You just can't issue blanket condemnations for stay-at-home dads or working moms.


    Good example. Now consider this situation.

    Husband is 60+. Wife is mid-50's. Husband has been forced, at least temporarily, into "early retirement" because the work in his profession of nearly 25 years, is now being done "offshore". The husband has been working from home, but that work is about to end and there is nothing on the horizon.

    The wife has been a homemaker. This is an empty nest, a homeschooling family. The child has finished college, is successfully employed, and is assuming appropriate responsibility for outstanding college debts. The house is paid off. There has been some retirement savings but it would be unwise to tap into them this early. Even though the house is paid off, we all know who really owns it.

    The husband might be able to get a job in a former profession but it's competetive and it might mean getting a Master's degree. The wife has a Master's degree.

    IMO the wife has more and better possibilities in the job market at this time. Comments?
    ~Jay~
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    To be as clear as possible, here is what I believe Scripture teaches:

    Men are to provide for their families. It doesn't matter where they are doing this.

    Women are to keep house which especially relates to childbearing and the nurturing of children. It doesn't matter if they also have an income.
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    Quote Originally Posted by jaybird0827 View Post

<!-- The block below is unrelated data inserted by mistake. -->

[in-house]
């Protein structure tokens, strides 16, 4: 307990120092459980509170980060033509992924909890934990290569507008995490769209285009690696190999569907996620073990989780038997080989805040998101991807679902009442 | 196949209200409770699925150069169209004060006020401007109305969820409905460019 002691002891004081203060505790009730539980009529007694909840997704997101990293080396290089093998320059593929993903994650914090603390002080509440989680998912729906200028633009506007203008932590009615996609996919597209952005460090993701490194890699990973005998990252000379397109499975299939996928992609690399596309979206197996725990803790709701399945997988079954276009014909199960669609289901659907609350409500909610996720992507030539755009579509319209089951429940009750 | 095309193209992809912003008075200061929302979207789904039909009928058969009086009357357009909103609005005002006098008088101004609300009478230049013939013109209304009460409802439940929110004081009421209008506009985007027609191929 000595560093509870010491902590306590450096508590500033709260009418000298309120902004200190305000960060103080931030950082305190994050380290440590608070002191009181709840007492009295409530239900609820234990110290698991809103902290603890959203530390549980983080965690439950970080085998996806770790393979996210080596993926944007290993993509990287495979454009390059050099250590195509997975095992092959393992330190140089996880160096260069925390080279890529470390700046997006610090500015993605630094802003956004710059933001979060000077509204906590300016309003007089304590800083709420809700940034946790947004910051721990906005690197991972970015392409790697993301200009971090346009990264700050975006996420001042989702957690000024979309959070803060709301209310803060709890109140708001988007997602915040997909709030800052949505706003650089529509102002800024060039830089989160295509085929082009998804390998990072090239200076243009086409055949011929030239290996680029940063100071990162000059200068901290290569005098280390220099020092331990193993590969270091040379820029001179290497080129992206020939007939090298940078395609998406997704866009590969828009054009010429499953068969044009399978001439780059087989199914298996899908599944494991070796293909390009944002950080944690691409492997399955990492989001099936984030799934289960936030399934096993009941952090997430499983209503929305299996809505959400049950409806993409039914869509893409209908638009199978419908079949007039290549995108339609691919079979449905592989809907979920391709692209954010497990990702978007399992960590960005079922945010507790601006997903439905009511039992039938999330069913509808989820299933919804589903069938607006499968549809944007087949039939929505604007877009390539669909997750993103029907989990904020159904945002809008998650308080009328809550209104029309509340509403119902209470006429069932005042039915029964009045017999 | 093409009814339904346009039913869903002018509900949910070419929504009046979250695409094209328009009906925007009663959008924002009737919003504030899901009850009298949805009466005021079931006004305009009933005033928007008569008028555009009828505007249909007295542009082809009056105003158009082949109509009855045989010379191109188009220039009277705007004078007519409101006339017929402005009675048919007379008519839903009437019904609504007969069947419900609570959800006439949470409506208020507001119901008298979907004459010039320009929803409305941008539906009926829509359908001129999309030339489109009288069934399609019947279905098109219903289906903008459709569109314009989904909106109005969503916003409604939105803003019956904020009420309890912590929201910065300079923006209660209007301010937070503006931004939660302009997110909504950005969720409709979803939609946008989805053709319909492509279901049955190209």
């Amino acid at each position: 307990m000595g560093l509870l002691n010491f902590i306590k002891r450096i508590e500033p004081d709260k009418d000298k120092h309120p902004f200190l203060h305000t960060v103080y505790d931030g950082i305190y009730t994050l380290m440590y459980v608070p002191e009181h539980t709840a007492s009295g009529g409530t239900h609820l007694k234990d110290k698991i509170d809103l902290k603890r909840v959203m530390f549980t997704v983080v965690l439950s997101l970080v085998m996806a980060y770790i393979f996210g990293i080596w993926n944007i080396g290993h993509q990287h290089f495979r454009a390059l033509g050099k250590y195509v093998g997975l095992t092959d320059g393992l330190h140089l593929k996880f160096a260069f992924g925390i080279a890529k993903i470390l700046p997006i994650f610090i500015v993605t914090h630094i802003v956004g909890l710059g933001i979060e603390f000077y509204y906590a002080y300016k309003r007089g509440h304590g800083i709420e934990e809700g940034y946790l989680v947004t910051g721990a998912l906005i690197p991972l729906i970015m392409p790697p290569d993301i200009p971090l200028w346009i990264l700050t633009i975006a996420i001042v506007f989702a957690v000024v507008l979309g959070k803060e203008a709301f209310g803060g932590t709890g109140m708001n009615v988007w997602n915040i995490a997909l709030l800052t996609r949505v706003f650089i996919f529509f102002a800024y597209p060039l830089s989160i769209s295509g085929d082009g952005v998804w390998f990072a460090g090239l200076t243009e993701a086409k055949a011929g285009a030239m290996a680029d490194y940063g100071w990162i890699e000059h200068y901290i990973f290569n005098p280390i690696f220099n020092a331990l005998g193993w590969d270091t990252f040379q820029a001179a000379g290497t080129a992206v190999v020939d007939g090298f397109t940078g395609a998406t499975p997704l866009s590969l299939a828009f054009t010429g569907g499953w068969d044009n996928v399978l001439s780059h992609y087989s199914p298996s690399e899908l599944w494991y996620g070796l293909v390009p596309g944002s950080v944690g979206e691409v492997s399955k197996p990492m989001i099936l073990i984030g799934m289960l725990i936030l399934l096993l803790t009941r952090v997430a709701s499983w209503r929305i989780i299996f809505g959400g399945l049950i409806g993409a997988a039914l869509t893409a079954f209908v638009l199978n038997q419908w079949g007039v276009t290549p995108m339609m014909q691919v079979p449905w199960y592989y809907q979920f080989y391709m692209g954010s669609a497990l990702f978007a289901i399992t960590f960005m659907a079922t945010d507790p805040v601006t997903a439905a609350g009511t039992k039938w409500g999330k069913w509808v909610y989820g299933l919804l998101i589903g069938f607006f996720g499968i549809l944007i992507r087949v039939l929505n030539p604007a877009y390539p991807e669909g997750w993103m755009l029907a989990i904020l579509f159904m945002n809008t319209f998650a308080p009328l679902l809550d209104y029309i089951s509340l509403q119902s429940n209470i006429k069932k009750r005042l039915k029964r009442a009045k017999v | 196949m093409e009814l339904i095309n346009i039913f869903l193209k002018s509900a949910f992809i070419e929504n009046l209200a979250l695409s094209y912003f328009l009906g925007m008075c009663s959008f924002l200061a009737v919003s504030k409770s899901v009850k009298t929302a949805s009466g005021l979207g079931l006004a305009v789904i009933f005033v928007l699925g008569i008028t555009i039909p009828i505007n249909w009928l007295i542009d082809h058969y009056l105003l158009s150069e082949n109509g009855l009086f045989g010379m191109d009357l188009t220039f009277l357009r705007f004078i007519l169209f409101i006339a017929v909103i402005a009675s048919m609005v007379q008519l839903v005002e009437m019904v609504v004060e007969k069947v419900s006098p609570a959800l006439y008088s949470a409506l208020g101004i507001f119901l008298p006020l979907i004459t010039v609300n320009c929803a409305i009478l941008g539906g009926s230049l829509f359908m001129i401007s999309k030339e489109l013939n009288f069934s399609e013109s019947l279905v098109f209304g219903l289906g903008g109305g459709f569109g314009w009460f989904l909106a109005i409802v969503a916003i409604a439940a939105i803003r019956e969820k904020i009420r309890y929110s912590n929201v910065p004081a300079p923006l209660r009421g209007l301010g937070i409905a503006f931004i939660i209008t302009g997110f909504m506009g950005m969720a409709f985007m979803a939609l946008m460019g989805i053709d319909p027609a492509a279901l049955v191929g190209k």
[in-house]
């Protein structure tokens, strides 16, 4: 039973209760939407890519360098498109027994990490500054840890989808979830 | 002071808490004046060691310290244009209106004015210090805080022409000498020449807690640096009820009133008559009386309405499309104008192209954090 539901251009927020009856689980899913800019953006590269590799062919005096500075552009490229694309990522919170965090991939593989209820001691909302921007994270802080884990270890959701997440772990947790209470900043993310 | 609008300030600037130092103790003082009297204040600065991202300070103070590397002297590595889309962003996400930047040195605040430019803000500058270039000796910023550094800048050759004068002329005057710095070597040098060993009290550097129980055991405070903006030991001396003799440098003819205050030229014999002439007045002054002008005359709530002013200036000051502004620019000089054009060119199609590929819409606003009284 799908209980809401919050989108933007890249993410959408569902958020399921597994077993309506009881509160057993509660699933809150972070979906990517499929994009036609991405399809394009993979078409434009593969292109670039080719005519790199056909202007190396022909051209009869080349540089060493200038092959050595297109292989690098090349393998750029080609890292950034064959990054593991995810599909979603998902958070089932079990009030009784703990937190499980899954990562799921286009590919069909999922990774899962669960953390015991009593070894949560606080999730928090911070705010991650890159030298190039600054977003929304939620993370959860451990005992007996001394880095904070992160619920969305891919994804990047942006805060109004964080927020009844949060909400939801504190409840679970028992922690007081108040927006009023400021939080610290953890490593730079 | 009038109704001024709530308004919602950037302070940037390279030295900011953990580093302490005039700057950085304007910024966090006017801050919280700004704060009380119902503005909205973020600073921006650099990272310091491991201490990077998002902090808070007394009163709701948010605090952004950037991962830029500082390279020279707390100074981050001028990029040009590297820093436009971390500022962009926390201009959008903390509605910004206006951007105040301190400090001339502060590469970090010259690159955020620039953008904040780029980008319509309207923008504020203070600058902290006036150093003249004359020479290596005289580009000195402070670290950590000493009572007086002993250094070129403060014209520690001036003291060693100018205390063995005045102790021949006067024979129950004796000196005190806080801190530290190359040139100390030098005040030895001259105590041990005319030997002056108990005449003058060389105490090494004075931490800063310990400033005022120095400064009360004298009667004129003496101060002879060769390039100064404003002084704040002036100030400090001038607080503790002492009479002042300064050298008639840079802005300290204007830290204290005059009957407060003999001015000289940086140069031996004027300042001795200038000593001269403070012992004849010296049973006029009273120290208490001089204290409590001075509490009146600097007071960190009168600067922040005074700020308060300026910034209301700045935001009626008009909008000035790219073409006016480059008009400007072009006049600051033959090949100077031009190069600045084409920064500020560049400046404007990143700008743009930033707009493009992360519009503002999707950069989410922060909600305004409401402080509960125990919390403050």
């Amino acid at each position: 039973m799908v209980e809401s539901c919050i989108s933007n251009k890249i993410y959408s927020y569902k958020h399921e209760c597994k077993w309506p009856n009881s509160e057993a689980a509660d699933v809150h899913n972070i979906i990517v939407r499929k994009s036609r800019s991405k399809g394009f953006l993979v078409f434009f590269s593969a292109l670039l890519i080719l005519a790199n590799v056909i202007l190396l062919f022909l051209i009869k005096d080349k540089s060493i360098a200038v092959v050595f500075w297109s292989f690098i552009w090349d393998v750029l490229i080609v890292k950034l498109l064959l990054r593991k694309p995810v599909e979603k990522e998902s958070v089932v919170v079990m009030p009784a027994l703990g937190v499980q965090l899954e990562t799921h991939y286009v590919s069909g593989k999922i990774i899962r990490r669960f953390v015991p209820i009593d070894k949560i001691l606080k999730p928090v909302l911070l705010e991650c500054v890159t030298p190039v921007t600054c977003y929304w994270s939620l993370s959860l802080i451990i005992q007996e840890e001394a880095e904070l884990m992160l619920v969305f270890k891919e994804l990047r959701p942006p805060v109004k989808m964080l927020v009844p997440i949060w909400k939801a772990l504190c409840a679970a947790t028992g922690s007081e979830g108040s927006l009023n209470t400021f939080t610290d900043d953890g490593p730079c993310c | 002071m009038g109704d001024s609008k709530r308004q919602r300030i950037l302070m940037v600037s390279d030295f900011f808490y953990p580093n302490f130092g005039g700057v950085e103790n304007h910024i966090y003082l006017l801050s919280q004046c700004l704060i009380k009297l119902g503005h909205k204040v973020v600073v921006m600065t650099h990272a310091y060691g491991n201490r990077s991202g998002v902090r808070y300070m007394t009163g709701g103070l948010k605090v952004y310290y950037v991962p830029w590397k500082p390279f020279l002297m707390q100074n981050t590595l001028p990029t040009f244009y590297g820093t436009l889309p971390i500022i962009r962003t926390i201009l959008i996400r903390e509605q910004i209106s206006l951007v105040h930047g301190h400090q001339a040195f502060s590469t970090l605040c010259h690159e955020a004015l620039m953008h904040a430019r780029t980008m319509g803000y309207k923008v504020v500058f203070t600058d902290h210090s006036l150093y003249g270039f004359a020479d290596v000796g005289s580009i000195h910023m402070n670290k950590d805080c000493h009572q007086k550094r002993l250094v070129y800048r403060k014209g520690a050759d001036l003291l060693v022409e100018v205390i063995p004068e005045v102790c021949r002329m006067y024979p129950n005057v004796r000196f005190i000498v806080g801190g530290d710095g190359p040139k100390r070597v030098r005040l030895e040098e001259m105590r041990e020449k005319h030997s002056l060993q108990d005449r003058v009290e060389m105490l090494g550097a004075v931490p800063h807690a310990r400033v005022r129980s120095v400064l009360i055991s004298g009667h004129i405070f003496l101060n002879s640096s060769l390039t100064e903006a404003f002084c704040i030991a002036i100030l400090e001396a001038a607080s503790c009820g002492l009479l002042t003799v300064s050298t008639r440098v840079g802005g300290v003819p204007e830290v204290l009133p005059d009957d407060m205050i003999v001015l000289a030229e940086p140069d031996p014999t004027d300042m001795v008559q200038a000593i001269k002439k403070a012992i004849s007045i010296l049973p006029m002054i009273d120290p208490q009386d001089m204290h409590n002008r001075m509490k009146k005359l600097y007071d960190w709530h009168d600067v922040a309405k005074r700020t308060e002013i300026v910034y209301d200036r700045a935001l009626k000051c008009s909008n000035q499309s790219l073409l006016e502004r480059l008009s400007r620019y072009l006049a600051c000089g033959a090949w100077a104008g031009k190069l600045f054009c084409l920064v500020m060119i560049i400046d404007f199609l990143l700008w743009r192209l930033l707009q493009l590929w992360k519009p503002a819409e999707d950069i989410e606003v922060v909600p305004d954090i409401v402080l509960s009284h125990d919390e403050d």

Good example. Now consider this situation.

    Husband is 60+. Wife is mid-50's. Husband has been forced, at least temporarily, into "early retirement" because the work in his profession of nearly 25 years, is now being done "offshore". The husband has been working from home, but that work is about to end and there is nothing on the horizon.

    The wife has been a homemaker. This is an empty nest, a homeschooling family. The child has finished college, is successfully employed, and is assuming appropriate responsibility for outstanding college debts. The house is paid off. There has been some retirement savings but it would be unwise to tap into them this early. Even though the house is paid off, we all know who really owns it.

    The husband might be able to get a job in a former profession but it's competetive and it might mean getting a Master's degree. The wife has a Master's degree.

    IMO the wife has more and better possibilities in the job market at this time. Comments?
    The husband should work if able and the wife can work if the house is in order (which shouldn't be all that time consuming if there are no kids at home). It seems completely acceptable for the husband to go to school full-time if he'd like as that is directly related with him being better able to provide.